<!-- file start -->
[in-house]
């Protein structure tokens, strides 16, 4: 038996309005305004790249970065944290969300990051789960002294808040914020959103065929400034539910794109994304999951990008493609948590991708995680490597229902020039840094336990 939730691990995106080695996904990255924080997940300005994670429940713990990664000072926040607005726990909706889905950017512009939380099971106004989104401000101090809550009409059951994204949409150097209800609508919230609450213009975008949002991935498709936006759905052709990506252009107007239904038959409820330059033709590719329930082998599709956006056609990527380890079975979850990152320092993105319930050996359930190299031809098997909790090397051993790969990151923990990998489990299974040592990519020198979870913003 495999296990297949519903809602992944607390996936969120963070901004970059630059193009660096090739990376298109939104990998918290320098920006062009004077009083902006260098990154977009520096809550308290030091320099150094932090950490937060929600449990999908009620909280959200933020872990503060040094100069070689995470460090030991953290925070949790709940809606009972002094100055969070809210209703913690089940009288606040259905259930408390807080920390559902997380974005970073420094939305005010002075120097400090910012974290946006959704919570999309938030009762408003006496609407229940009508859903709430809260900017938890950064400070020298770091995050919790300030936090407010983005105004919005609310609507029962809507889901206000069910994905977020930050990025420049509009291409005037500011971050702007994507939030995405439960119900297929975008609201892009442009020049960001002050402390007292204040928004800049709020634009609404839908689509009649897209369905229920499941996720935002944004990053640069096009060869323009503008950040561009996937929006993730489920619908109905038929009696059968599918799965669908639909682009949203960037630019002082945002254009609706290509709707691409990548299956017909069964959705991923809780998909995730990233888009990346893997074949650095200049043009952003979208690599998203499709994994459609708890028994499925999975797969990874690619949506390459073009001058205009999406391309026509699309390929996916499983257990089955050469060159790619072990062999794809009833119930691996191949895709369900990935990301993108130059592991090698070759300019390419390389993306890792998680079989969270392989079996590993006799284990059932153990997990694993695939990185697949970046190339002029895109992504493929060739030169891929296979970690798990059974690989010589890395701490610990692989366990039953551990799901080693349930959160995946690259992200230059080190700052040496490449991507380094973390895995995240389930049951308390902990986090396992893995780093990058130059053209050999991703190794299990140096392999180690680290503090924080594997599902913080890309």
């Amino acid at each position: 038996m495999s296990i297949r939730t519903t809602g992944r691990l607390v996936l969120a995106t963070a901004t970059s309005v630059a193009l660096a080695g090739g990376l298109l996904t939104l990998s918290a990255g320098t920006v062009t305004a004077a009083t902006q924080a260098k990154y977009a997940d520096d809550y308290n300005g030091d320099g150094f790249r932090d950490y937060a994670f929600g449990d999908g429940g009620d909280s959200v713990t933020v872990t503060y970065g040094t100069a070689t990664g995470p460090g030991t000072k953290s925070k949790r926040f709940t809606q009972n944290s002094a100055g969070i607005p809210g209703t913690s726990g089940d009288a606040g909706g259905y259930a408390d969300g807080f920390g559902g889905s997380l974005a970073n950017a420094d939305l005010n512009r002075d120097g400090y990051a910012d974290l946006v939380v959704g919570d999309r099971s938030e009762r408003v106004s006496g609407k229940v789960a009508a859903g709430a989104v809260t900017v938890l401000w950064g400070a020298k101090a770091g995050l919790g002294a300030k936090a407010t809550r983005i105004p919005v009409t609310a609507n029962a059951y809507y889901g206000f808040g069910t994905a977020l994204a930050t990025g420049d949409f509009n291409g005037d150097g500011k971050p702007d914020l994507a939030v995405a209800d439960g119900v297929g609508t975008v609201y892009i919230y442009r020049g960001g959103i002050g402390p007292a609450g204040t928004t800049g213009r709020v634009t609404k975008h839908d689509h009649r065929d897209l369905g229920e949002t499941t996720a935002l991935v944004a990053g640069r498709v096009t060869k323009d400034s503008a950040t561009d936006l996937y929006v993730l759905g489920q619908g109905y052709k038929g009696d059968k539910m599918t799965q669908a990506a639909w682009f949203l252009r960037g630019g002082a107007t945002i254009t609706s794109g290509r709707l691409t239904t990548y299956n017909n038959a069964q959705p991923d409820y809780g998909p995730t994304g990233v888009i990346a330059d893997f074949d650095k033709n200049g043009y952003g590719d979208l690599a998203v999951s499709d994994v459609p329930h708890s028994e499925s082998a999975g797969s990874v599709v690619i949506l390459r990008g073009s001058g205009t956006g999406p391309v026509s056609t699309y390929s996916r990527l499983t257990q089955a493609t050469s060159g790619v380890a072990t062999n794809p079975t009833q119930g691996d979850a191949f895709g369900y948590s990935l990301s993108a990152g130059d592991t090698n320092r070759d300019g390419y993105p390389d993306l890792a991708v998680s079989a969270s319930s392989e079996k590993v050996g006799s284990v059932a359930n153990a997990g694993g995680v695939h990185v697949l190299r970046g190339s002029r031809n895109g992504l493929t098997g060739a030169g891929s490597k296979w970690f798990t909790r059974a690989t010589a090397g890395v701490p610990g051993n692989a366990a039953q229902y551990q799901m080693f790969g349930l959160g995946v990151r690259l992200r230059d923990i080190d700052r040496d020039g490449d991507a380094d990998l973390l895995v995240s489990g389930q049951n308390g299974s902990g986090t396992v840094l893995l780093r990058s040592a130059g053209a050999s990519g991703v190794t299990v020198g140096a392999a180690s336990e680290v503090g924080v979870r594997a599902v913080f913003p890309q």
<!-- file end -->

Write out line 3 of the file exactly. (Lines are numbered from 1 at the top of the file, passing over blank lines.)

């Amino acid at each position: 038996m495999s296990i297949r939730t519903t809602g992944r691990l607390v996936l969120a995106t963070a901004t970059s309005v630059a193009l660096a080695g090739g990376l298109l996904t939104l990998s918290a990255g320098t920006v062009t305004a004077a009083t902006q924080a260098k990154y977009a997940d520096d809550y308290n300005g030091d320099g150094f790249r932090d950490y937060a994670f929600g449990d999908g429940g009620d909280s959200v713990t933020v872990t503060y970065g040094t100069a070689t990664g995470p460090g030991t000072k953290s925070k949790r926040f709940t809606q009972n944290s002094a100055g969070i607005p809210g209703t913690s726990g089940d009288a606040g909706g259905y259930a408390d969300g807080f920390g559902g889905s997380l974005a970073n950017a420094d939305l005010n512009r002075d120097g400090y990051a910012d974290l946006v939380v959704g919570d999309r099971s938030e009762r408003v106004s006496g609407k229940v789960a009508a859903g709430a989104v809260t900017v938890l401000w950064g400070a020298k101090a770091g995050l919790g002294a300030k936090a407010t809550r983005i105004p919005v009409t609310a609507n029962a059951y809507y889901g206000f808040g069910t994905a977020l994204a930050t990025g420049d949409f509009n291409g005037d150097g500011k971050p702007d914020l994507a939030v995405a209800d439960g119900v297929g609508t975008v609201y892009i919230y442009r020049g960001g959103i002050g402390p007292a609450g204040t928004t800049g213009r709020v634009t609404k975008h839908d689509h009649r065929d897209l369905g229920e949002t499941t996720a935002l991935v944004a990053g640069r498709v096009t060869k323009d400034s503008a950040t561009d936006l996937y929006v993730l759905g489920q619908g109905y052709k038929g009696d059968k539910m599918t799965q669908a990506a639909w682009f949203l252009r960037g630019g002082a107007t945002i254009t609706s794109g290509r709707l691409t239904t990548y299956n017909n038959a069964q959705p991923d409820y809780g998909p995730t994304g990233v888009i990346a330059d893997f074949d650095k033709n200049g043009y952003g590719d979208l690599a998203v999951s499709d994994v459609p329930h708890s028994e499925s082998a999975g797969s990874v599709v690619i949506l390459r990008g073009s001058g205009t956006g999406p391309v026509s056609t699309y390929s996916r990527l499983t257990q089955a493609t050469s060159g790619v380890a072990t062999n794809p079975t009833q119930g691996d979850a191949f895709g369900y948590s990935l990301s993108a990152g130059d592991t090698n320092r070759d300019g390419y993105p390389d993306l890792a991708v998680s079989a969270s319930s392989e079996k590993v050996g006799s284990v059932a359930n153990a997990g694993g995680v695939h990185v697949l190299r970046g190339s002029r031809n895109g992504l493929t098997g060739a030169g891929s490597k296979w970690f798990t909790r059974a690989t010589a090397g890395v701490p610990g051993n692989a366990a039953q229902y551990q799901m080693f790969g349930l959160g995946v990151r690259l992200r230059d923990i080190d700052r040496d020039g490449d991507a380094d990998l973390l895995v995240s489990g389930q049951n308390g299974s902990g986090t396992v840094l893995l780093r990058s040592a130059g053209a050999s990519g991703v190794t299990v020198g140096a392999a180690s336990e680290v503090g924080v979870r594997a599902v913080f913003p890309q």